Background: Autism spectrum disorders (ASD) are neurodevelopmental disorders with a prevalence of nearly 1:100. Structural imaging studies point to disruptions in multiple brain areas, yet the precise neuroanatomical nature of these disruptions remains unclear. Characterization of brain structural differences in children with ASD is critical for development of biomarkers that may eventually be used to improve diagnosis and monitor response to treatment.
Methods: We use voxel-based morphometry along with a novel multivariate pattern analysis approach and searchlight algorithm to classify structural magnetic resonance imaging data acquired from 24 children and adolescents with autism and 24 age-, gender-, and IQ-matched neurotypical participants.
Results: Despite modest voxel-based morphometry differences, multivariate pattern analysis revealed that the groups could be distinguished with accuracies of approximately 90% based on gray matter in the posterior cingulate cortex, medial prefrontal cortex, and bilateral medial temporal lobes-regions within the default mode network. Abnormalities in the posterior cingulate cortex were associated with impaired Autism Diagnostic Interview communication scores. Gray matter in additional prefrontal, lateral temporal, and subcortical structures also discriminated between groups with accuracies between 81% and 90%. White matter in the inferior fronto-occipital and superior longitudinal fasciculi, and the genu and splenium of the corpus callosum, achieved up to 85% classification accuracy.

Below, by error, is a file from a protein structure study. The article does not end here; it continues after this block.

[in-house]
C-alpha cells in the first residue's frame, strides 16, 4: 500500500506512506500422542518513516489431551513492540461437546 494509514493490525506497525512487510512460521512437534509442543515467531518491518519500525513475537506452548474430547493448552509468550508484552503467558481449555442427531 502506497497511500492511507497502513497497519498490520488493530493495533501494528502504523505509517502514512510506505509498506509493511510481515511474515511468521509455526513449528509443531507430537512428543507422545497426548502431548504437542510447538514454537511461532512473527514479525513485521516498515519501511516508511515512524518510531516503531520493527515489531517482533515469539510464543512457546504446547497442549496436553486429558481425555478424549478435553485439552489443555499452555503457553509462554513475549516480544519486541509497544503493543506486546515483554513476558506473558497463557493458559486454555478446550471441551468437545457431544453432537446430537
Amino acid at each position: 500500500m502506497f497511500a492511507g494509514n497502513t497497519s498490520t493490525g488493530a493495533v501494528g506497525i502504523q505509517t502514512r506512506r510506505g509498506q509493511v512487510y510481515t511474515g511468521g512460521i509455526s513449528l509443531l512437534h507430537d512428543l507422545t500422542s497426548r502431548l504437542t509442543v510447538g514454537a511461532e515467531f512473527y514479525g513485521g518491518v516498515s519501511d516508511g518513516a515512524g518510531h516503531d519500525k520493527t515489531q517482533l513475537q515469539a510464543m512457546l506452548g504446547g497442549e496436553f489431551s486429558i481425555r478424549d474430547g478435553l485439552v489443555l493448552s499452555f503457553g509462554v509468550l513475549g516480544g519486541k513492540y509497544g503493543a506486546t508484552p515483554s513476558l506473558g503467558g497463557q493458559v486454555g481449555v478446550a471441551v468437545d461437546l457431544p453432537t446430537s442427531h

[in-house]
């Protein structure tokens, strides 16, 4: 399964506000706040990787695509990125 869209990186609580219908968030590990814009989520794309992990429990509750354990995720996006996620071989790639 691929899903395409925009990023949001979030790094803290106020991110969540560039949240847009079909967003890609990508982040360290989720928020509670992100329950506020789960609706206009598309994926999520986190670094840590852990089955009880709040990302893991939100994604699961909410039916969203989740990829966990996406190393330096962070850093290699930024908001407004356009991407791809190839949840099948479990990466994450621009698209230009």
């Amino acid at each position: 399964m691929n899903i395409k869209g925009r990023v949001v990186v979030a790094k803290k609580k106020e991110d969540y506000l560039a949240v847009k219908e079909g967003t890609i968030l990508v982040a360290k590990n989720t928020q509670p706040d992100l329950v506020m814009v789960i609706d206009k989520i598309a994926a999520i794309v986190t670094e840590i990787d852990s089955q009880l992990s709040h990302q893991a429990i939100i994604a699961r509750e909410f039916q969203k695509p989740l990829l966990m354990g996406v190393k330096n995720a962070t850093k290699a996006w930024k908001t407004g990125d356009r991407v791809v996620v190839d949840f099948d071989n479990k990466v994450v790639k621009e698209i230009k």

Conclusions: Multiple brain regions, including those belonging to the default mode network, exhibit aberrant structural organization in children with autism. Brain-based biomarkers derived from structural magnetic resonance imaging data may contribute to identification of the neuroanatomical basis of symptom heterogeneity and to the development of targeted early interventions.
Copyright © 2011 Society of Biological Psychiatry. Published by Elsevier Inc. All rights reserved.